This is an interesting excerpt from one of Rick Joyner's email letters. I believe it would be good for every person who wants to help others--especially those who are giving handouts to the poor in our nation--to read this and contemplate its meaning. Even when our hearts are right, it doesn't mean that our actions are in the best interest of those on the receiving end.
Christian Missions and the CIA
Christian Missions and the CIA
A few years ago, I had an interesting conversation with a couple of CIA agents. They told me of a study by the agency that focused on Christian missions. They knew how much Christians had spent on missions in virtually every nation, and they knew the results. I was amazed that they had done such a study, and I was just as amazed by the results. I felt that every church and missionary organization needed to hear what they concluded.
These agents shared the story of South Korea after the war. They said Christian missions swarmed South Korea supplying the devastated country with an abundance of resources. The CIA went to the State Department to ask them to stop these missions from giving so much, because no one was motivated to produce anything if they could go to the mission and get items for free.
When this charity was finally cut off, the South Korean economy kicked into gear. Now it is the sixth biggest economy in the world. Even more importantly, South Korea had the highest conversion to Christianity in the world over the next half century. Some of the greatest churches in the world, and some of the greatest Christians, were raised up there.
This common saying is true: If you give a man a fish, he will have one meal, but if you teach him how to fish, he can feed himself for the rest of his life. Even though it is usually given with the best of intentions, unlimited and unconditional charity can be destructive.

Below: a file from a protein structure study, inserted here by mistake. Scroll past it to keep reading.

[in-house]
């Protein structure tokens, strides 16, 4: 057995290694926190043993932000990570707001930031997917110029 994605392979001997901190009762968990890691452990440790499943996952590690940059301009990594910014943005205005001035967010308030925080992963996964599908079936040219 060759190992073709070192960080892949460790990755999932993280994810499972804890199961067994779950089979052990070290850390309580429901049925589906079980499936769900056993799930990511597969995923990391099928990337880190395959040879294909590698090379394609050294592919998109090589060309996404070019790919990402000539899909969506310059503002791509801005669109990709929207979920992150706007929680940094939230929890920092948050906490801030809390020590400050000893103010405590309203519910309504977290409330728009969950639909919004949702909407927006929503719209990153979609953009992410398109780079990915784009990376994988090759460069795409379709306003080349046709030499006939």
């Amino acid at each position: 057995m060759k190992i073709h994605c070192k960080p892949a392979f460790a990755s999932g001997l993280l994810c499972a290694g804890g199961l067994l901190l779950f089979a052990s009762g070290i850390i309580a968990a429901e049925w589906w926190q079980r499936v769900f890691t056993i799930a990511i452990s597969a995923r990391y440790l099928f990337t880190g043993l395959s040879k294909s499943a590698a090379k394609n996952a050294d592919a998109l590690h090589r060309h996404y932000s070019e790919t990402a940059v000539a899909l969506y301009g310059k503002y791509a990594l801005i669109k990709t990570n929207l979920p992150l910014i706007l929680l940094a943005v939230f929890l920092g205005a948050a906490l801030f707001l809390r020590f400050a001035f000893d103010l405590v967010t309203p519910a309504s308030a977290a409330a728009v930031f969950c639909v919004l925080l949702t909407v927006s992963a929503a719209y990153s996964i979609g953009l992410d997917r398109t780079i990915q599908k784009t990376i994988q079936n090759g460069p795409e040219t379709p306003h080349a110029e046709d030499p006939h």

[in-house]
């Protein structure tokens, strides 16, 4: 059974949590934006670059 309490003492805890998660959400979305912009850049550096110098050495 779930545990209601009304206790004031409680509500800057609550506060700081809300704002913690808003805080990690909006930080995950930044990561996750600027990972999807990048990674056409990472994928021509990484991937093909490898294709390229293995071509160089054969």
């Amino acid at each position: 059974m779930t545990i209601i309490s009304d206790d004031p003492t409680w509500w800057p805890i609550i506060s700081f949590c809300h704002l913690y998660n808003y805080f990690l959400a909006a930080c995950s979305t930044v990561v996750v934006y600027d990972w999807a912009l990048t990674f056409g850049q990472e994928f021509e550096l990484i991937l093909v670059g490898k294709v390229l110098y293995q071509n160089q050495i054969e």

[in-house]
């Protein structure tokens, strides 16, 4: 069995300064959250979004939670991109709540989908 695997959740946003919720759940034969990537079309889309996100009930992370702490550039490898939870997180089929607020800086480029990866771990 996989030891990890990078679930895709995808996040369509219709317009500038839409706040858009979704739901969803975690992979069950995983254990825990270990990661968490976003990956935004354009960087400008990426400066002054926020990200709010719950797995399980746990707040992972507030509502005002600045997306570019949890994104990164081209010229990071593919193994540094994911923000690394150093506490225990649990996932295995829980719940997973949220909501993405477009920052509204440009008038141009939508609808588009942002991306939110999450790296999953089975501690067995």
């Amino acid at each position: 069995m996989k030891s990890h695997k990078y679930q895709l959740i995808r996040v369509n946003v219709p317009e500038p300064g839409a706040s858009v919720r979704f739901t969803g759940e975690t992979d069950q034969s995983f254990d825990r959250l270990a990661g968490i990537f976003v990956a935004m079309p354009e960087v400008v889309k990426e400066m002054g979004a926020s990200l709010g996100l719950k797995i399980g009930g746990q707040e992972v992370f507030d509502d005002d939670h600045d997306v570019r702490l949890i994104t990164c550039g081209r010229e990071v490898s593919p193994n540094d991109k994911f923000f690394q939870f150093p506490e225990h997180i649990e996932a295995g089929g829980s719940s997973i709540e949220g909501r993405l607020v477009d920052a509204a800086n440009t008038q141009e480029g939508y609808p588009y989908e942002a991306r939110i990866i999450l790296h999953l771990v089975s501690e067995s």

We learned this when we started digging fresh water wells for villages in Africa. The leader of our ZAO missions made a deal with the first village that if they would dig the hole, we would supply the stone, pipes, and other requirements for the well. When our team got there ready to complete the well, it had not been dug. When they asked why, the leader of the village said that the missionaries always did everything for them. Our team started to leave and the leader protested. However, the team said they would only do their part if the village did theirs. The leader got some men and dug the well. Because they had their own time and energy invested in it, they had ownership and were careful to maintain the well.
We found out later that there had been about 8,000 wells dug in that region of Africa by various missions and charities, but few were still working. Many wells were not functioning due to the lack of just a $5 part. No one maintained them, and no one had shown the natives how to maintain them. Not only was about $10 million wasted, but this also had tragic consequences for people who might have been better off if they had not been given the wells in the first place.
When we partnered with a village, we taught them how to dig and prepare the well or water source, and also how to maintain it. The whole tribe experienced an important pride of ownership in the well that was elevating. This could be transferred into building schools and church buildings. When people get engaged in the work, it is transforming. When we do everything for them, we are hurting them.
As we learned at the Katrina disaster, though we had to provide everything for people at first, it was important to get them working and doing something quickly. Although this was hard to do because we felt sorry for people who had lost so much, it was crucial. If people sat in their grief all day, it was much worse for them. They could become very volatile. If they were given something constructive to do, it was amazing how quickly they would start recovering.